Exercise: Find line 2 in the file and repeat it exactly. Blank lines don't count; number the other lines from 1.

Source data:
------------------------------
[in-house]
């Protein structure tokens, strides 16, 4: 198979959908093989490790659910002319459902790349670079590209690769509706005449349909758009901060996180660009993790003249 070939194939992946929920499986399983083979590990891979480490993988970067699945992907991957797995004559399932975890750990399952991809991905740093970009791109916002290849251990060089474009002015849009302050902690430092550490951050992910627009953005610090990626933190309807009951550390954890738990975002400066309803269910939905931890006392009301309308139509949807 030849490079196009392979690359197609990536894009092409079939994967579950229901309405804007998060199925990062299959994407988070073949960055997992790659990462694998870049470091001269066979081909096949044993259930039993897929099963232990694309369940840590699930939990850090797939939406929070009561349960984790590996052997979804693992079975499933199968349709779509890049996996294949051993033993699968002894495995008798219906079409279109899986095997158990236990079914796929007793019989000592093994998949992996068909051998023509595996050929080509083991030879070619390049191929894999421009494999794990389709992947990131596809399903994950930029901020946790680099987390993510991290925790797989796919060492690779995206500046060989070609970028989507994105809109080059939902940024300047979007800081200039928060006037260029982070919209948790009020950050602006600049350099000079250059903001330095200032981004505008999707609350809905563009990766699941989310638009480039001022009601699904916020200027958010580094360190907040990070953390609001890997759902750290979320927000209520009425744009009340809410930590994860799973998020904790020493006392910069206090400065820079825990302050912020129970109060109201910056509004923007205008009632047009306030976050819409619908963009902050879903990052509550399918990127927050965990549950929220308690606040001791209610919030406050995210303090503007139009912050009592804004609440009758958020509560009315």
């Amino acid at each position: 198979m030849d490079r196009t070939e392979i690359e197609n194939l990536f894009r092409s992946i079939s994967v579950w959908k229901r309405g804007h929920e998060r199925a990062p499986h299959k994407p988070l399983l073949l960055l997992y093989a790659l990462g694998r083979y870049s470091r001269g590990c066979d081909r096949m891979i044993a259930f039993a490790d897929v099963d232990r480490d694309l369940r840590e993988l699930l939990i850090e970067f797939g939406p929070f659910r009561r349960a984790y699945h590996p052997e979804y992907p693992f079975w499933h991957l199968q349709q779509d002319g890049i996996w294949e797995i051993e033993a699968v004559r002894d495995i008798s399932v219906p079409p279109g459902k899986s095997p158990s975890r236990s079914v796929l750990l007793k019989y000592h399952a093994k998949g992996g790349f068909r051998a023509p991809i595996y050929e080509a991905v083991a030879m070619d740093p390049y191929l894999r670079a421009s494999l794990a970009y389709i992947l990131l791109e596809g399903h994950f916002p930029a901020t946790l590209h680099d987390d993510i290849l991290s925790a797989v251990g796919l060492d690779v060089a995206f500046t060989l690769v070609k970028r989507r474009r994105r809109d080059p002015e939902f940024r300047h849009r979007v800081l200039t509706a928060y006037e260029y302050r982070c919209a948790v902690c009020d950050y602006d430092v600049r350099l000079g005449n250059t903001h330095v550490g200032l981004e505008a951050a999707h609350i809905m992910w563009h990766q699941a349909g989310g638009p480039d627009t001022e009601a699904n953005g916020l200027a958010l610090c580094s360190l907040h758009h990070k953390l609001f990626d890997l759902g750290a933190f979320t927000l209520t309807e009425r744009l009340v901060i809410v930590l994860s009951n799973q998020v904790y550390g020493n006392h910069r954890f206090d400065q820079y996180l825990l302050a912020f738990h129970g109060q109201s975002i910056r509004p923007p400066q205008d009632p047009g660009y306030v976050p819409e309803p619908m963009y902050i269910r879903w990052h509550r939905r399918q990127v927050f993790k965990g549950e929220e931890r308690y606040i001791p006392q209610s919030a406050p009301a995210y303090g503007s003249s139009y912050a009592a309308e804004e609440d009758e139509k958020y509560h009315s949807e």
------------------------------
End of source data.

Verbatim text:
């Protein structure tokens, strides 16, 4: 198979959908093989490790659910002319459902790349670079590209690769509706005449349909758009901060996180660009993790003249 070939194939992946929920499986399983083979590990891979480490993988970067699945992907991957797995004559399932975890750990399952991809991905740093970009791109916002290849251990060089474009002015849009302050902690430092550490951050992910627009953005610090990626933190309807009951550390954890738990975002400066309803269910939905931890006392009301309308139509949807 030849490079196009392979690359197609990536894009092409079939994967579950229901309405804007998060199925990062299959994407988070073949960055997992790659990462694998870049470091001269066979081909096949044993259930039993897929099963232990694309369940840590699930939990850090797939939406929070009561349960984790590996052997979804693992079975499933199968349709779509890049996996294949051993033993699968002894495995008798219906079409279109899986095997158990236990079914796929007793019989000592093994998949992996068909051998023509595996050929080509083991030879070619390049191929894999421009494999794990389709992947990131596809399903994950930029901020946790680099987390993510991290925790797989796919060492690779995206500046060989070609970028989507994105809109080059939902940024300047979007800081200039928060006037260029982070919209948790009020950050602006600049350099000079250059903001330095200032981004505008999707609350809905563009990766699941989310638009480039001022009601699904916020200027958010580094360190907040990070953390609001890997759902750290979320927000209520009425744009009340809410930590994860799973998020904790020493006392910069206090400065820079825990302050912020129970109060109201910056509004923007205008009632047009306030976050819409619908963009902050879903990052509550399918990127927050965990549950929220308690606040001791209610919030406050995210303090503007139009912050009592804004609440009758958020509560009315």